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Slow supercharging in hot weather?

Discussion in 'Charging Standards and Infrastructure' started by MITE46, Jul 28, 2016.

  1. MITE46

    MITE46 Member

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    its been quite hot in California the last week or so. Still 100F outside at 8:30pm. Supercharging starts out very fast at 120kw the. Very quickly drops to 36kw. Repluging raises back to 60kw then drops to 36kw again. Is this due to pack temperature?
     
  2. MITE46

    MITE46 Member

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    So I called the tesla supercharger number and they said that some of the sites are in reduced power mode. Nothing wrong with car nor stations has to do with utility provider.

    Hmmm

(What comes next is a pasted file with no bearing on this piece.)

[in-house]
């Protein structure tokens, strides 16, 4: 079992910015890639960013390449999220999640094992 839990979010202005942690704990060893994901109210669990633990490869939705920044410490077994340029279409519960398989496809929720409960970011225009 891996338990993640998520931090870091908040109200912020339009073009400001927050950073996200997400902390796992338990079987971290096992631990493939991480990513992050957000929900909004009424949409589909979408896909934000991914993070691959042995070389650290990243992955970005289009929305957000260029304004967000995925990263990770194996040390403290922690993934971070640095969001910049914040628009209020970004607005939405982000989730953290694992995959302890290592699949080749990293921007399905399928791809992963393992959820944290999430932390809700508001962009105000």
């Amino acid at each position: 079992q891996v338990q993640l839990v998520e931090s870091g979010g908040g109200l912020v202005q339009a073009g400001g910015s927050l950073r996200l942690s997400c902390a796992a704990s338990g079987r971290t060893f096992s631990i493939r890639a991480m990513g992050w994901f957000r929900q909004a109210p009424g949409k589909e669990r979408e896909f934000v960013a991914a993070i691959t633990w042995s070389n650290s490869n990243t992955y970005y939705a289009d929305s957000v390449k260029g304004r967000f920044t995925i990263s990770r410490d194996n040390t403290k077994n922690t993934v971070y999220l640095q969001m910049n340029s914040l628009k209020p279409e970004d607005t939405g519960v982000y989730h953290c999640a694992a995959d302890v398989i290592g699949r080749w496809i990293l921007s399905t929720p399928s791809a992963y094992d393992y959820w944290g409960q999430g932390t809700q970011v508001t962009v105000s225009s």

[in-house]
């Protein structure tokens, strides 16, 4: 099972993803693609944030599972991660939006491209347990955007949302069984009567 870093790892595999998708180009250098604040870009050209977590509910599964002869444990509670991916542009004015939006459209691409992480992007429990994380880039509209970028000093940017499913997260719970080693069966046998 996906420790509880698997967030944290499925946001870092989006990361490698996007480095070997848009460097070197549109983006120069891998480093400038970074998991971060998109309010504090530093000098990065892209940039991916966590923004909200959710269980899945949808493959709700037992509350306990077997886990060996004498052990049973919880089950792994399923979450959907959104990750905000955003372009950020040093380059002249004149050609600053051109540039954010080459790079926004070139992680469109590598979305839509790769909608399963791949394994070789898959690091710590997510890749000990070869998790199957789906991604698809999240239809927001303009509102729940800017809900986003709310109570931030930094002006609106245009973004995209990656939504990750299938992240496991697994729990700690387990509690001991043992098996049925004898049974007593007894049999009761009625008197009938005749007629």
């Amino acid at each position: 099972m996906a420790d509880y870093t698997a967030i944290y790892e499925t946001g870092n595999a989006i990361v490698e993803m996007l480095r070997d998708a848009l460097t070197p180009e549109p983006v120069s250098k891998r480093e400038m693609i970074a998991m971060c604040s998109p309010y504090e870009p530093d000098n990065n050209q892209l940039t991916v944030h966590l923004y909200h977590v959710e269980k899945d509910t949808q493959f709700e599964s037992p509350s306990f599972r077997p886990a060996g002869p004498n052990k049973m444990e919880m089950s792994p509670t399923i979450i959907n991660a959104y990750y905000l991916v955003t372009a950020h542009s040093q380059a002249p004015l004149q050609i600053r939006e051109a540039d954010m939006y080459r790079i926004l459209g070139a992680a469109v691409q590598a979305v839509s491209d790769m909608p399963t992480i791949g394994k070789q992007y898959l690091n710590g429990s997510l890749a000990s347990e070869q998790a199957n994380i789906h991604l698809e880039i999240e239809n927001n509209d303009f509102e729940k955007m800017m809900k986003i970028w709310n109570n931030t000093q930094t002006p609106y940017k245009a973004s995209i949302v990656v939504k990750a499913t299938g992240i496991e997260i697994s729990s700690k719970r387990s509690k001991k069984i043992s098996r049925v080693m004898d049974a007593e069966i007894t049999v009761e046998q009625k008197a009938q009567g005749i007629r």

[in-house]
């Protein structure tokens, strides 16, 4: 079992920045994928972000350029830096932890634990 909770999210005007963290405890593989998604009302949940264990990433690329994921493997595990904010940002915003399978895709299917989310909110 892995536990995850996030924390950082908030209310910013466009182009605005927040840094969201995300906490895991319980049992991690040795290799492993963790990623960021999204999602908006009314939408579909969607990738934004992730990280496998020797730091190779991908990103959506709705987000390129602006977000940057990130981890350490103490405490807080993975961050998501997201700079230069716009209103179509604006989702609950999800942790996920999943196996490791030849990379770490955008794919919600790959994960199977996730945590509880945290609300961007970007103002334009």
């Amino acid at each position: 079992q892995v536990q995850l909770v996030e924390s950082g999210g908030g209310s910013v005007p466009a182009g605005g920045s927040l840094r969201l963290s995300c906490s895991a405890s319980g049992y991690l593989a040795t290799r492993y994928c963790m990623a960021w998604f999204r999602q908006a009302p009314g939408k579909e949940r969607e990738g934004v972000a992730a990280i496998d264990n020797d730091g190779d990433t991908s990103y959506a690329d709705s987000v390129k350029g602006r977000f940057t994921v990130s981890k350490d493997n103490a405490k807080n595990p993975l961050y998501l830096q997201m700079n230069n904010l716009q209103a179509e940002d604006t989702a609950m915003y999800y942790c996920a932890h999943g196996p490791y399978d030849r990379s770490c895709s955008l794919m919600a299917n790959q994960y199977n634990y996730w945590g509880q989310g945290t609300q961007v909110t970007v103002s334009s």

3. cpa

    cpa Member

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    Yes, PG&E has announced that certain ball-busting hot days in the summer will have periodic power reductions in selected areas around the state in order to stave off any potential brown-outs. I thought that this was only for residences and small offices, not commercial or industrial applications like Superchargers. But perhaps in the spirit of cooperation, Tesla opted to permit this reduction at its SCs in PG&E territory in order to be a good corporate citizen. Or maybe it was foisted upon them by PG&E.
     
  4. ABCCBA

    ABCCBA Member

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    Most likely, Telsa has negotiated a discounted rate for electricity at the Supercharger locations, if Tesla agreed to curtail usage during Peak Demand times when the utility sends out alerts. This is a very common practice across the United States for utilities to 'Peak Shave' by reducing load rather than having to turn on more Peak Generators to meet a growing demand.
     
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  5. ArtInCT

    ArtInCT Always Learning